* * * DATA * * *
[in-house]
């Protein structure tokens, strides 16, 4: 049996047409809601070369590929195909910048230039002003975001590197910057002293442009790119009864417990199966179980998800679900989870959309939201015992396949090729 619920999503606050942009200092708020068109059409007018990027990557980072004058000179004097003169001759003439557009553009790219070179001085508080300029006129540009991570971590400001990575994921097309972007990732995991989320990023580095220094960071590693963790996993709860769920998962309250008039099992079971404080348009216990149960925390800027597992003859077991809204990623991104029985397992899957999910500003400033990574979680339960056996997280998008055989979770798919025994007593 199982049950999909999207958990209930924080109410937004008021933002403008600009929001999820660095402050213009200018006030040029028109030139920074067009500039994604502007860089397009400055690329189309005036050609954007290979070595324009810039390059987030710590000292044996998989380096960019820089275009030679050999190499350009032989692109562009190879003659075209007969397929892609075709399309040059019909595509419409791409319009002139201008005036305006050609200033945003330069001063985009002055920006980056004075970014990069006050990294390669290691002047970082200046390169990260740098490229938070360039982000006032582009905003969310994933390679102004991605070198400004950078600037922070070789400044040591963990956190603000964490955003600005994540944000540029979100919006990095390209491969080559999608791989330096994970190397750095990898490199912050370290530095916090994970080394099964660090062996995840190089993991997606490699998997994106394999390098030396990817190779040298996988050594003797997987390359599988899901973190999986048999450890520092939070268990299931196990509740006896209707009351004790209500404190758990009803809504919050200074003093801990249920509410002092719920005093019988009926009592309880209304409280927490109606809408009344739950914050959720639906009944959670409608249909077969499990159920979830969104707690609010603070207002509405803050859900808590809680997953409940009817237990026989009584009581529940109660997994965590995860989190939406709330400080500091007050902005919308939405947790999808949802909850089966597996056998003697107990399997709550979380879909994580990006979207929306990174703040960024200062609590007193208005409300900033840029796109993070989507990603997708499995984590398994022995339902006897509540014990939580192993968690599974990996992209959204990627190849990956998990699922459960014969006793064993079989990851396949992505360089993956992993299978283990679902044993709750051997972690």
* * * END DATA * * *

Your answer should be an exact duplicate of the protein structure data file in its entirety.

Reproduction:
[in-house]
């Protein structure tokens, strides 16, 4: 049996047409809601070369590929195909910048230039002003975001590197910057002293442009790119009864417990199966179980998800679900989870959309939201015992396949090729 619920999503606050942009200092708020068109059409007018990027990557980072004058000179004097003169001759003439557009553009790219070179001085508080300029006129540009991570971590400001990575994921097309972007990732995991989320990023580095220094960071590693963790996993709860769920998962309250008039099992079971404080348009216990149960925390800027597992003859077991809204990623991104029985397992899957999910500003400033990574979680339960056996997280998008055989979770798919025994007593 199982049950999909999207958990209930924080109410937004008021933002403008600009929001999820660095402050213009200018006030040029028109030139920074067009500039994604502007860089397009400055690329189309005036050609954007290979070595324009810039390059987030710590000292044996998989380096960019820089275009030679050999190499350009032989692109562009190879003659075209007969397929892609075709399309040059019909595509419409791409319009002139201008005036305006050609200033945003330069001063985009002055920006980056004075970014990069006050990294390669290691002047970082200046390169990260740098490229938070360039982000006032582009905003969310994933390679102004991605070198400004950078600037922070070789400044040591963990956190603000964490955003600005994540944000540029979100919006990095390209491969080559999608791989330096994970190397750095990898490199912050370290530095916090994970080394099964660090062996995840190089993991997606490699998997994106394999390098030396990817190779040298996988050594003797997987390359599988899901973190999986048999450890520092939070268990299931196990509740006896209707009351004790209500404190758990009803809504919050200074003093801990249920509410002092719920005093019988009926009592309880209304409280927490109606809408009344739950914050959720639906009944959670409608249909077969499990159920979830969104707690609010603070207002509405803050859900808590809680997953409940009817237990026989009584009581529940109660997994965590995860989190939406709330400080500091007050902005919308939405947790999808949802909850089966597996056998003697107990399997709550979380879909994580990006979207929306990174703040960024200062609590007193208005409300900033840029796109993070989507990603997708499995984590398994022995339902006897509540014990939580192993968690599974990996992209959204990627190849990956998990699922459960014969006793064993079989990851396949992505360089993956992993299978283990679902044993709750051997972690």